So the impact of deciding to have a child without regard for the wishes of the father is increasingly felt more heavily by the mother. Yes, this is an inevitable result of “family” fading as a social construct in the USA.

Posted by usagadfly | Report as abusive

I know Reuters will never allow this comment, but I would like to point out that your artice assumes a rising birthrate is a good thing.

Considering there are 7+ billion people on the earth now, I would argue we have exceeded the limited “carrying capacity” of the planet.

THAT is the real underlying reason for what environmentalists are constantly whining about — but are too cowardly or ignorant to point out what should be obvious.

The human race is about to breed itself into extinction, just as so many other species has in the past.

No, we are no different or more special than any other species that we are granted an exception to the rule.

“Those species who do not adapt, die”.

Nothing about life could be simpler, yet more complicated than that.

Posted by Gordon2352 | Report as abusive

Good article.
Another interesting factor worth investigating is the increasing life expectancy in rich and modern societies, and the relationship between this fact and the decreasing birth rate –
People live much longer, but they’re not necessarily productive in the last decades of their lives, and don’t contribute to the standard of living or wealth of families who support children.

Posted by reality-again | Report as abusive

Falling birthrates? Hasn’t this been acknowledged as a goal of demographic management for a long time? Lower population means less competition for resources. It also means more environmental sustainability. Even historically, one could cite the economic benefits of population reduction. The otherwise horrible black death is even cited nowadays as a transformative economic event, clearing way for consolidation of land, higher per capita consumption, a contribution to the emergence of capitalism etc.

Posted by TmcG180 | Report as abusive

“Kotkin, for example, sees the falling birthrate as the central feature of what he calls “post-familialism,” a new form of social organization that prizes liberation, personal happiness and perhaps even a “hip” urban aesthetic over the more traditional values of community and self-sacrifice.”

In other words Kotkin and his ilk do not recognize as valid any lifestyle that does not include the creating of traditional family unit in a suburb.

Posted by bluepanther | Report as abusive

Are the three defining facts articulated in this piece mutually exclusive from Kotkin’s post-familialism? Or can they reconciled?

Posted by dbjones | Report as abusive

I would really like to hear Hans Rosling’s opinion on this opinion. He has done several amazing Ted Talks on the subject.

Posted by tmc | Report as abusive

As a world we should strive for maintaining the birth rate, not declining it, and it should be nation by nation. In some third world nations, larger families to work the farm are still needed. But in any society, each person born is a potential asset, who may lead to the next great invention – be it moral, scientific, sociological, or whatever. Human life is chock full of potential. Maybe a specific life will work out, maybe not – but one will never know if the kids are not born.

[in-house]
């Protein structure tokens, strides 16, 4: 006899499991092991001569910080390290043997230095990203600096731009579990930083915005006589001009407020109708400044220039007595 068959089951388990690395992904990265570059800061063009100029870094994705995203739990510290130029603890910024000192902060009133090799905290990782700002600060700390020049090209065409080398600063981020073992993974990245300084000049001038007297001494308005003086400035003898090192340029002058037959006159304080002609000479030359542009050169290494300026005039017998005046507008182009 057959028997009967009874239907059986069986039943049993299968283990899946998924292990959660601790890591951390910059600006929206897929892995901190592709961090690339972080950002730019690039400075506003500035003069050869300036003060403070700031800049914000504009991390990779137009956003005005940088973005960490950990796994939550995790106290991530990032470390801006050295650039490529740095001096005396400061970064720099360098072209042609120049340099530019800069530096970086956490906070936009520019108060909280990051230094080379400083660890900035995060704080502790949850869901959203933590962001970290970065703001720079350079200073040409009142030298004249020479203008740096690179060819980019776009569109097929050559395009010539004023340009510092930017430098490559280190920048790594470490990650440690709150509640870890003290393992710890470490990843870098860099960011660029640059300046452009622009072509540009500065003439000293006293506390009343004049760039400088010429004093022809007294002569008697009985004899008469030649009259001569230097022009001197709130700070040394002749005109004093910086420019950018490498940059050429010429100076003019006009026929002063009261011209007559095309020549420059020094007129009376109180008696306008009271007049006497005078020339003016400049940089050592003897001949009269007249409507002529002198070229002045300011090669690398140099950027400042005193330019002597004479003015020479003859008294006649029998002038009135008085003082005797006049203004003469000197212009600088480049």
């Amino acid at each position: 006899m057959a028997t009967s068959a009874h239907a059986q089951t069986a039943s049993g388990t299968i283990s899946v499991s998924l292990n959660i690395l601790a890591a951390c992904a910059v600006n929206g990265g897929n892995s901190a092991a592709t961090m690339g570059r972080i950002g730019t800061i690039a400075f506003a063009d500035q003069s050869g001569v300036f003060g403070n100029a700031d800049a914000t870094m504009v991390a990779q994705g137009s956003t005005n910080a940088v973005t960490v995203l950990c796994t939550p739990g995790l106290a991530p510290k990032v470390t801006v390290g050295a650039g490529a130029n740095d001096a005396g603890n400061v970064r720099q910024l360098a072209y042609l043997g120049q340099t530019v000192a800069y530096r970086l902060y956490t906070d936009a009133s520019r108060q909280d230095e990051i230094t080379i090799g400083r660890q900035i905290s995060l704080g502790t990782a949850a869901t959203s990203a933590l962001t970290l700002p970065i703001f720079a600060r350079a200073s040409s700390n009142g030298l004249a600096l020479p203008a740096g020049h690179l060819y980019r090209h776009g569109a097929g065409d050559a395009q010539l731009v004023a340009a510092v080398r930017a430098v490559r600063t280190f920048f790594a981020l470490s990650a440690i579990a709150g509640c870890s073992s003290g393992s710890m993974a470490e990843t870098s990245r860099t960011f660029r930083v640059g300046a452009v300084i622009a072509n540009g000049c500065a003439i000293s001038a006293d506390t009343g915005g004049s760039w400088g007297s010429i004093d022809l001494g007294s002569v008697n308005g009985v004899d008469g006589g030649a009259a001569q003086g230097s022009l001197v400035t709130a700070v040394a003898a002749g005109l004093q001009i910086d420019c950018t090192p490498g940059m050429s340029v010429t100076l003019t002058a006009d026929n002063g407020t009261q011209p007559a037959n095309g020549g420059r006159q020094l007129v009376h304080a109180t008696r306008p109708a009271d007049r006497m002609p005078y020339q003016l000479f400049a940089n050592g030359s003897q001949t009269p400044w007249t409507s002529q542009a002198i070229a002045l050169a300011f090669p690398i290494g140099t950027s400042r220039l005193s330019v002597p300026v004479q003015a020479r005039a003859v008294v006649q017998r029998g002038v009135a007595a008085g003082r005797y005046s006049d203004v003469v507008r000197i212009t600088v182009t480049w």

Personally, I think that the birth rate has declined in the US because people do not feel that having children is beneficial. They are a lot of work, and our society has not respected motherhood. So why should women bother?

I do like the part about money – we agonized over the decision for my wife and I to have kids, worrying about how we could afford to support them through college. In the end we had two, which is all we felt we could afford.

Posted by stevedebi | Report as abusive

Given the challenges the world faces – global warming, environmental degradation, strain on resources, ever-worsening unemployment – most reasonable people welcome news of a stabilizing population.

But that’s not how economists think. Economists have never gotten over the seeming failure of Malthus’ theory about food shortages that never materialized, and have sworn to never again give credence to concerns about population growth. Mankind, they say, is clever enough to overcome any and all obstacles to further growth.

But the effects of ever-worsening overpopulation aren’t limited to stress on the environment and strain on resources. Because of their self-inflicted blindness to the consequences of overpopulation, economists have failed to recognize something even more insidious – something mankind is powerless to mitigate – the inverse relationship between population density and per capita consumption, and its role in driving global trade imbalances and in fueling unemployment. Instead, economists wring their hands over an “aging population” and the challenges that presents, as though growing the population further is a solution that’s sustainable and doesn’t make the challenge worse in the future. And our political leaders suspend common sense and follow the advice of their economists, stoking population growth with immigration anyplace where birth rates falter.

Even if man is clever enough to hold other obstacles at bay, worsening unemployment and poverty will ultimately prove to be our undoing.

Pete Murphy
Author, “Five Short Blasts”

Posted by Pete_Murphy | Report as abusive

“the U.S. birthrate fell to the lowest level ever recorded: 63.2 babies per 1,000 women of childbearing age.”

I had to look up the racial statistics on this. Here’s for teenagers age 15-19 birth rates per 1000.

white 21.8
black 47.4
hispanic 49.4

Politically correct or not, there’s the future.

Posted by LysanderTucker | Report as abusive

“It is not the consciousness of people that determines their being, but, on the contrary, their social being that determines their consciousness…”
AUTHOR KNOWN :)

p.s. I don’t see anything wrong with gay & lesbians folks, but in terms of birthrates…

Posted by UauS | Report as abusive